By March 7, 2017
Welcome to the eighth installment of our Tuesdays with Orsi series! We’re taking a look at the seventh chapter of Robert Orsi’s History and Presence, and as Hannah introduced last week, today’s discussion will be on the meaning of abundant evil. Previous installments can be found here: Intro, Chapter 1, Chapter 2, Chapter 3, Chapter 4, Chapter 5, and Chapter 6.
Where chapter six took on the idea of heaven, this chapter deals more with hell. What happens, Orsi asks, when the abundant event believers encounter is an evil one? He uses the stories of men and women who were sexually abused as children to tease out the question of presence and abundance in light of clerical sexual abuse in the Catholic Church.
By February 6, 2017
Fake news has been in the — well — news. Over the course of the runup to the 2016 presidential election, everything from conspiracy theories to wholly fabricated stories about the two major parties’ candidates spread like wildfire, dominating the stories liked and shared on social media platforms like Facebook and Twitter. And it hasn’t let up since Donald Trump was elected, with his administration labeling mainstream news outlets like CNN and the New York Times “fake news,” all while Trump and his spokespeople routinely lie, contradict themselves, and fabricate wholesale massacres to advance their agenda.
By January 17, 2017
Come one, come all. Welcome to a new series that we’re hosting: Tuesdays with Orsi! The series will feature posts that highlight each chapter of Robert Orsi’s new and provocative History and Presence, and I have the honor of kicking it off.
Robert Orsi is the Grace Craddock Nagle Chair in Catholic Studies and Professor of Religion at Northwestern University. He is a prominent scholar of American religion and one of the foremost theorists/methodological innovators of the field. His scholarship has provoked us here at JI to think about what a Robert Orsi might look like for Mormon Studies, how “abundant events” might be used for Mormonism, and a highlight of a chat with Richard Bushman about abundant events. It’s no surprise that his newest work prompts us, yet again, to engage, digest, and grapple with truly provocative narrative and theory. The implications of the book are monumental. But enough gilding the lily. Let’s get to the introduction.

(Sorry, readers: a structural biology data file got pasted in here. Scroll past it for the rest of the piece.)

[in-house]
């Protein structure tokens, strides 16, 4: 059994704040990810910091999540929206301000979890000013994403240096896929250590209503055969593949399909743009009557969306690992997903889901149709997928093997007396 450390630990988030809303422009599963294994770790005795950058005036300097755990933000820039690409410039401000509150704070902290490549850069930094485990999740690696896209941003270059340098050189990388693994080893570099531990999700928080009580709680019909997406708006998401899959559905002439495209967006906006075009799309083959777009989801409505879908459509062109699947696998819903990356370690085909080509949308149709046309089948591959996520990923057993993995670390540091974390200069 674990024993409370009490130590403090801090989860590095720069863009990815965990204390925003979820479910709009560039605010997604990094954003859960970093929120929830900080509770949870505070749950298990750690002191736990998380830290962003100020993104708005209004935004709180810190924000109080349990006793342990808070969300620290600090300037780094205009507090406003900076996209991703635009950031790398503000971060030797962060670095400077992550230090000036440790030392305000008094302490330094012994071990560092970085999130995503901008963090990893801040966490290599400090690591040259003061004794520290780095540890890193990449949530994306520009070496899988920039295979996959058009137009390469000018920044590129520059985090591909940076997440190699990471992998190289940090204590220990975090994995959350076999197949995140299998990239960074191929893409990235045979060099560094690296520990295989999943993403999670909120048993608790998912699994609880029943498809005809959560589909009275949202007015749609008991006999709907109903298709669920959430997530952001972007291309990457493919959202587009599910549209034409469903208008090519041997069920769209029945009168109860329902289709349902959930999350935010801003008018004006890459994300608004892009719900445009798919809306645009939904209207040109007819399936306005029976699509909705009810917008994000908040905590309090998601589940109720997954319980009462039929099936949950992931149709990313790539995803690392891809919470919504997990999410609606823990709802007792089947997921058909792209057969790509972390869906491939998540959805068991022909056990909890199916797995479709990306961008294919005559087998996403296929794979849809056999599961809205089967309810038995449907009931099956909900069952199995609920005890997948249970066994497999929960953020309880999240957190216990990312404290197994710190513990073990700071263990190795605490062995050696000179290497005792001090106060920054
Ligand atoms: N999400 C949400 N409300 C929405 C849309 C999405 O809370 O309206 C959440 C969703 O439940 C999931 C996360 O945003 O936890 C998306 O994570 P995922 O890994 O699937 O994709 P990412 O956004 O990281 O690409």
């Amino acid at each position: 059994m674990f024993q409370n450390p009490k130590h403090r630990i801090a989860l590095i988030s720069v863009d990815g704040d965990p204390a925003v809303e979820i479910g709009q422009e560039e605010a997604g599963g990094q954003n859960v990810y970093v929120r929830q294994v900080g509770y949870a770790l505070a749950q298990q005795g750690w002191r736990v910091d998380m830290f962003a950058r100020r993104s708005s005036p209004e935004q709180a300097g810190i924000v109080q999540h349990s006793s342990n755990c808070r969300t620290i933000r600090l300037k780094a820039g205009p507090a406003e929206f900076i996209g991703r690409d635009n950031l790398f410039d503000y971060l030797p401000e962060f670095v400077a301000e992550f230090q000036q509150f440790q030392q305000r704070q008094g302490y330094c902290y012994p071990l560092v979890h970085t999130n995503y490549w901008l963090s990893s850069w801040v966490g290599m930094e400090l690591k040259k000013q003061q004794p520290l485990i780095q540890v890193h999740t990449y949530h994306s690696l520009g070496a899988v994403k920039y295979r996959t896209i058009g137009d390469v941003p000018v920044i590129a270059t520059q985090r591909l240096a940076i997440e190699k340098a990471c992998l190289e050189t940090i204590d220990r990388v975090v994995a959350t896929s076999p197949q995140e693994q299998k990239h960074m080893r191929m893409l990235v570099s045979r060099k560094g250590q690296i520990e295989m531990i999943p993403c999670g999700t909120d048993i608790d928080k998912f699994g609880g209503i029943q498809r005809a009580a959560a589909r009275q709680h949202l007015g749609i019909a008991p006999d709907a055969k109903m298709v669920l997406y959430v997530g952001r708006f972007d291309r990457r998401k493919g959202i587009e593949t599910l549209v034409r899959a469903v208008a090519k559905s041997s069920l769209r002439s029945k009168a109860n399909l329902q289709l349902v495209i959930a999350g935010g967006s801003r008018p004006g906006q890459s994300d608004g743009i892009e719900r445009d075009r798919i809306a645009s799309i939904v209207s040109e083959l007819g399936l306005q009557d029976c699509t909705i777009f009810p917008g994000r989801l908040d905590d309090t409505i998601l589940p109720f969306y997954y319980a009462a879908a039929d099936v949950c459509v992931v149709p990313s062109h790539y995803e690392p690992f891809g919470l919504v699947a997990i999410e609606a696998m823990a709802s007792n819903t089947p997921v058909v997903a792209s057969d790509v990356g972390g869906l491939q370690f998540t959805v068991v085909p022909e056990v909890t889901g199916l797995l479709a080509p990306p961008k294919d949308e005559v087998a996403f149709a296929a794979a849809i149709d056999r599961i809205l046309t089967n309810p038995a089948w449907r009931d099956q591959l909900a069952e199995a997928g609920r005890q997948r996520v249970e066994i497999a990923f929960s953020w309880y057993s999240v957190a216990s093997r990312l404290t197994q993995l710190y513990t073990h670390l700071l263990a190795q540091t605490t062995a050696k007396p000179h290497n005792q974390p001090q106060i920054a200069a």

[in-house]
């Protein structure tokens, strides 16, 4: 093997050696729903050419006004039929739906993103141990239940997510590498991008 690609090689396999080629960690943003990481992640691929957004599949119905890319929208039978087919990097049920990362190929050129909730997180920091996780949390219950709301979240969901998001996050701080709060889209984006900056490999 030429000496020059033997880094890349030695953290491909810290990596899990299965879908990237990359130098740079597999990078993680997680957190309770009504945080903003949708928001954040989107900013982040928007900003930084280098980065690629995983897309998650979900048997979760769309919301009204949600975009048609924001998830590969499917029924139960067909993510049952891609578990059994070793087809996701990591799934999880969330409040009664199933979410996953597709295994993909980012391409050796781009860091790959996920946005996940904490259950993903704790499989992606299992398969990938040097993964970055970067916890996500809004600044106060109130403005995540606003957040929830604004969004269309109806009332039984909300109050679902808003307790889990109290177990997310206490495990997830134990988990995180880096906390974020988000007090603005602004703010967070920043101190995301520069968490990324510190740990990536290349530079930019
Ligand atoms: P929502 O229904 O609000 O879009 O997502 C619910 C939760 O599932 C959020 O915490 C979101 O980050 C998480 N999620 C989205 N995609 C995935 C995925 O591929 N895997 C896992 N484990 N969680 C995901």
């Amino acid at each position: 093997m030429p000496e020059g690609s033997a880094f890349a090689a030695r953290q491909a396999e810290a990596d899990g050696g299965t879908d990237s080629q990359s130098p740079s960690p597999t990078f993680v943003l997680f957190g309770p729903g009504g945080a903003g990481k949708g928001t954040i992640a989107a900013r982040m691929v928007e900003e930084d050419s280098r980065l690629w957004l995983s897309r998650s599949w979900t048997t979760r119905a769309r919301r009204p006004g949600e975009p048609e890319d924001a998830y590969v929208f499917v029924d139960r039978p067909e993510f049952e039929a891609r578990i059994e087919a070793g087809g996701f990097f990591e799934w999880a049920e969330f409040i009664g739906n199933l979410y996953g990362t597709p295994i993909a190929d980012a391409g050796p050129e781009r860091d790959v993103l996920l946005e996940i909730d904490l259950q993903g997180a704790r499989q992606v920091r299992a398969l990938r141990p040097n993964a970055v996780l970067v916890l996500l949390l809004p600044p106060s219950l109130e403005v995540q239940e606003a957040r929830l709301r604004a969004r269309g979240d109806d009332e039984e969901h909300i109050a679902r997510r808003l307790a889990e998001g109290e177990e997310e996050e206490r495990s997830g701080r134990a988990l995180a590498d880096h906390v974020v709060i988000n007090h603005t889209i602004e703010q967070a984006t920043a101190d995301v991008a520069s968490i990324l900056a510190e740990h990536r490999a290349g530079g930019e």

By January 13, 2017
On Wednesday evening, I attended a public lecture by noted historian Laurel Thatcher Ulrich, in which she talked about her recently-released book, A House Full of Females: Plural Marriage and Women’s Rights in Early Mormonism, 1835-1870. We have a review of the book forthcoming here at JI (spoiler alert: it’s good and you all should read it), as well as a Q&A with Dr. Ulrich, but for now I wanted to reflect on the final four words of the book’s title: “Early Mormonism, 1835-1870.”
By October 25, 2016
In the summer of 2002, while knocking on doors in the sweltering August heat of suburban Phoenix, my missionary companion and I were handed a small booklet by a less-than-friendly individual. Entitled The Visitors, the short illustrated tract told the story of two Mormon missionaries who arrive to teach a woman considering converting to Mormonism. Arriving at Fran’ doorstep with the hope of committing her to baptism that evening, the Elders are greeted not only by their anxious investigator, but also her niece, Janice, also a missionary preparing to do humanitarian work as a nurse in Africa.